It'd be nice to be able to use MIDI for more diverse music than just that based on western scales. Are there any MIDI extensions that support quater tones, or other sub-semi-tone pitch divisions? I know things can be done with pitch bend automation, but that's really a pain..

  • I have no idea what you mean by "MIDI extensions". The term "extension" does not belong in MIDI terminology. – user1044 Jan 3 '14 at 15:46
  • Wheat, yeah, my terminology is wrong. I meant anything that can be done with MIDI beyond the standard set of 127 MIDI notes. JCpedroza's answer covers it now. – naught101 Jan 3 '14 at 22:52

You can go microtonal using MIDI! You don't need an extension. The question is: does your instrument/device (hardware or software) allows it?

MIDI can handle microtonality from the control surface to the program interpreting it.

One example of MIDI allowing microtonality in the interpreting side is Native Instrument's Absynth. You can set the instrument to 19, 24, 24, 31, 48, or 96 semi-tones per octave. In fact, you can edit the tuning as you wish, and it can be played with any MIDI control surface. You can set each note in the MIDI piano (or whatever MIDI device you are using) to any frequency.

Absynth tunning tab.

MIDI can also handle microtonality from the control surface, all you need is a control surface that implements it.

There are different solutions for microtonal control. If you can't tune your MIDI device, you can use a microtonal MIDI keyboard converter, like this one: http://www.h-pi.com/TBX1intro.html

There are MIDI control surfaces specifically designed for microtonality: http://www.h-pi.com/TPX28buy.html

Or if your device allows it, personalize the tuning.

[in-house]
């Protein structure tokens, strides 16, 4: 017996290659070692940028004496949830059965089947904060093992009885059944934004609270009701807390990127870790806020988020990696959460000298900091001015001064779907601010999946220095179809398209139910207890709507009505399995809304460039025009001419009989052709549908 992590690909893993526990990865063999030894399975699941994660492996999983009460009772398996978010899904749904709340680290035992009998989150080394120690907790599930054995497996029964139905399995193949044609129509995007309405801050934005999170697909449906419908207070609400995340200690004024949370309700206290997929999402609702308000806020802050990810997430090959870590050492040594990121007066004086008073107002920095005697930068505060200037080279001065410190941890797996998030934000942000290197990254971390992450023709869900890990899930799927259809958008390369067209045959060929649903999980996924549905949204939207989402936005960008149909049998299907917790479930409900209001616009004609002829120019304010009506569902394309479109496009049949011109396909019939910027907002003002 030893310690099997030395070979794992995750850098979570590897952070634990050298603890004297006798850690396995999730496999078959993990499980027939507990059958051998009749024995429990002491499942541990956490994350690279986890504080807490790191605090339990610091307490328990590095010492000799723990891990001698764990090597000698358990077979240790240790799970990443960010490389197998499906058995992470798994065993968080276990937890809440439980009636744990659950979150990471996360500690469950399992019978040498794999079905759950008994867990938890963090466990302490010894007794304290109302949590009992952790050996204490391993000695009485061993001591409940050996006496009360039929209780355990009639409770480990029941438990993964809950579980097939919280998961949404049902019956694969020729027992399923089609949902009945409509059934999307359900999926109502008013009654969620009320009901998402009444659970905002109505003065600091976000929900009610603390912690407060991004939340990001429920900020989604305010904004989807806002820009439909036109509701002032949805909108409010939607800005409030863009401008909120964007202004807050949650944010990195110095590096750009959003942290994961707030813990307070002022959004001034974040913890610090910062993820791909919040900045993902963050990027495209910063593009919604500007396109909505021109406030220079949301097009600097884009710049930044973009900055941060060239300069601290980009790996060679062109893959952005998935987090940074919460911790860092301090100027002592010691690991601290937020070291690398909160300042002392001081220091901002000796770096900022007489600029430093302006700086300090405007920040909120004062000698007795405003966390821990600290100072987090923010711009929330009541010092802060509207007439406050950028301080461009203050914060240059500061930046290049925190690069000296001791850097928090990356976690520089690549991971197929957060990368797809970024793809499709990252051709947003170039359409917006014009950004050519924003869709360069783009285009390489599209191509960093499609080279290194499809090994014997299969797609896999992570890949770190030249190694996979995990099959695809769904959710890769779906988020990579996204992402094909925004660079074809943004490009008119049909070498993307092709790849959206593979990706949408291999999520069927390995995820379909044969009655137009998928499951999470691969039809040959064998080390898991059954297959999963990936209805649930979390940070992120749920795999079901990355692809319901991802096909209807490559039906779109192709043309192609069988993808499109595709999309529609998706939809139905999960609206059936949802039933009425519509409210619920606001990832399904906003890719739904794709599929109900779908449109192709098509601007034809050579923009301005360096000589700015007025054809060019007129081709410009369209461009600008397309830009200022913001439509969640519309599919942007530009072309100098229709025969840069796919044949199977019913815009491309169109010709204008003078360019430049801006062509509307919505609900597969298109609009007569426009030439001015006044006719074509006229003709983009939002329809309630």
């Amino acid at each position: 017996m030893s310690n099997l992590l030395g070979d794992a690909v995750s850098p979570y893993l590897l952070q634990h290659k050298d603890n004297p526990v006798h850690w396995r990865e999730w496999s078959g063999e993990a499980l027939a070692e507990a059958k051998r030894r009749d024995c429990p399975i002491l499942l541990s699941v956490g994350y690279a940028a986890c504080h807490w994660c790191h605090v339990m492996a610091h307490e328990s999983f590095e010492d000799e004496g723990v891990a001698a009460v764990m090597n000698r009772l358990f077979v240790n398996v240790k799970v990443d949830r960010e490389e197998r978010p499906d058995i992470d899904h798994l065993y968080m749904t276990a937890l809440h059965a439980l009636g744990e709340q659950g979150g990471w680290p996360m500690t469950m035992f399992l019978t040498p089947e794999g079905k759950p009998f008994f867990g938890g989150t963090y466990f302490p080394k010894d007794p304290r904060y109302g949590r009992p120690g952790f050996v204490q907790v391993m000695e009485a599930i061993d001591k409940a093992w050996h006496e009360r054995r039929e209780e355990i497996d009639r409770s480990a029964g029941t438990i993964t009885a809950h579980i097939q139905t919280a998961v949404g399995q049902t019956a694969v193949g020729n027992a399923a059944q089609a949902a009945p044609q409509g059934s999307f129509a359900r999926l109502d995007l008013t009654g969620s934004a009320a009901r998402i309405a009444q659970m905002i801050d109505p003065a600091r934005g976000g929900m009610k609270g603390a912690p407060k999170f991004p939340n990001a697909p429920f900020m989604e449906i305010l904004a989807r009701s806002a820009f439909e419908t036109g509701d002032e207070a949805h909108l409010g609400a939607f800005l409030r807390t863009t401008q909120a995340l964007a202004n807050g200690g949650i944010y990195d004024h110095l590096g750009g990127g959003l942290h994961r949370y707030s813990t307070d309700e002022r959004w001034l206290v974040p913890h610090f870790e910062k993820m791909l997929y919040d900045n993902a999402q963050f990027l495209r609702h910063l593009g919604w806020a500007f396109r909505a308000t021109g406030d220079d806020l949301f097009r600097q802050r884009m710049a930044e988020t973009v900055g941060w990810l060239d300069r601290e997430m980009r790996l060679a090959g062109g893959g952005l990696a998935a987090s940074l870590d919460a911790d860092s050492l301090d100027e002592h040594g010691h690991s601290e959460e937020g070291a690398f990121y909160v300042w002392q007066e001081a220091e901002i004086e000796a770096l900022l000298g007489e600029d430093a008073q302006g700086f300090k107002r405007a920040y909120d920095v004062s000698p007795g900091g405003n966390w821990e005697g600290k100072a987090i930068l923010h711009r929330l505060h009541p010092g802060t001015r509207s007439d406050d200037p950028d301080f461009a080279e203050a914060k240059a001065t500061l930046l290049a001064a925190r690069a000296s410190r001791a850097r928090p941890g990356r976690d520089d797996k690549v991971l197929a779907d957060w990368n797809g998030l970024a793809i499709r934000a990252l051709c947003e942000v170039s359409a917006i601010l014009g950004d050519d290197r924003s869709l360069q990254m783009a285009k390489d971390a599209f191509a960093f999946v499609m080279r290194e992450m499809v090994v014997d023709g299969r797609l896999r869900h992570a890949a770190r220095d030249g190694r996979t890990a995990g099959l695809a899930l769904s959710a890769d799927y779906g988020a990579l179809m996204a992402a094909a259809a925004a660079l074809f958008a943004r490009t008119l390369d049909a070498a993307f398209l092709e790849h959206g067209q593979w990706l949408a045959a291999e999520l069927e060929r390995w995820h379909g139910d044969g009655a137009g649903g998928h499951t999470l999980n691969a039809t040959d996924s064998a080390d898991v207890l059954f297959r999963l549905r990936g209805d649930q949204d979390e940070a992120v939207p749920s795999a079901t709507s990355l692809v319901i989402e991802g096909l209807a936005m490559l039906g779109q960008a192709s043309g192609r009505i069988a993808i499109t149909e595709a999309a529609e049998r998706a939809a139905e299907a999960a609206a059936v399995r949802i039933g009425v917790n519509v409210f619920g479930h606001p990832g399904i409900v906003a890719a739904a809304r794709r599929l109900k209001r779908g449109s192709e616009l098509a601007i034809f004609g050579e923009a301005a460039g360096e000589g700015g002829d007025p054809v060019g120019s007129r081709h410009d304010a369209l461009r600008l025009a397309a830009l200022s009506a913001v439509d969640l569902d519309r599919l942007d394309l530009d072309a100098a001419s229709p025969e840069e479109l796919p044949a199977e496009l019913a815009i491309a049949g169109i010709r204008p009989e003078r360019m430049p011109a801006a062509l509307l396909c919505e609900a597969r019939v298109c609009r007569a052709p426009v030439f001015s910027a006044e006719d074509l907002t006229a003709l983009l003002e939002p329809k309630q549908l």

If MIDI isn't getting the work done, you can look into OSC, but I think MIDI has you covered on this one.

  • That's not really MIDI handling the problem though, that's a specific synth compensating for MIDI's lack of functionality. Which means that it's not always going to work. I was kind of aware that OSC could do it, and part of the reason for the question was to see if there wasn't a MIDI based way to do it, since MIDI still seems pretty killer for lots of other things. – naught101 Jan 3 '14 at 10:22
  • 4
    To clarify, I would add that MIDI is not actually tuned to anything. It is a language that uses numbers to tell a 'brain', often a computer nowadays, what to do. Each parameter, such as pitch or velocity, is given 127 values. When a key is depressed, it has a corresponding number within the brain that tells it what pitch to play, which can be set to whatever tuning system the software allows. MIDI can control anything from a keyboard to a DAW to video editing software... With the right software you could use it as a computer keyboard and type your SE questions using a musical keyboard. – Basstickler Jan 3 '14 at 14:03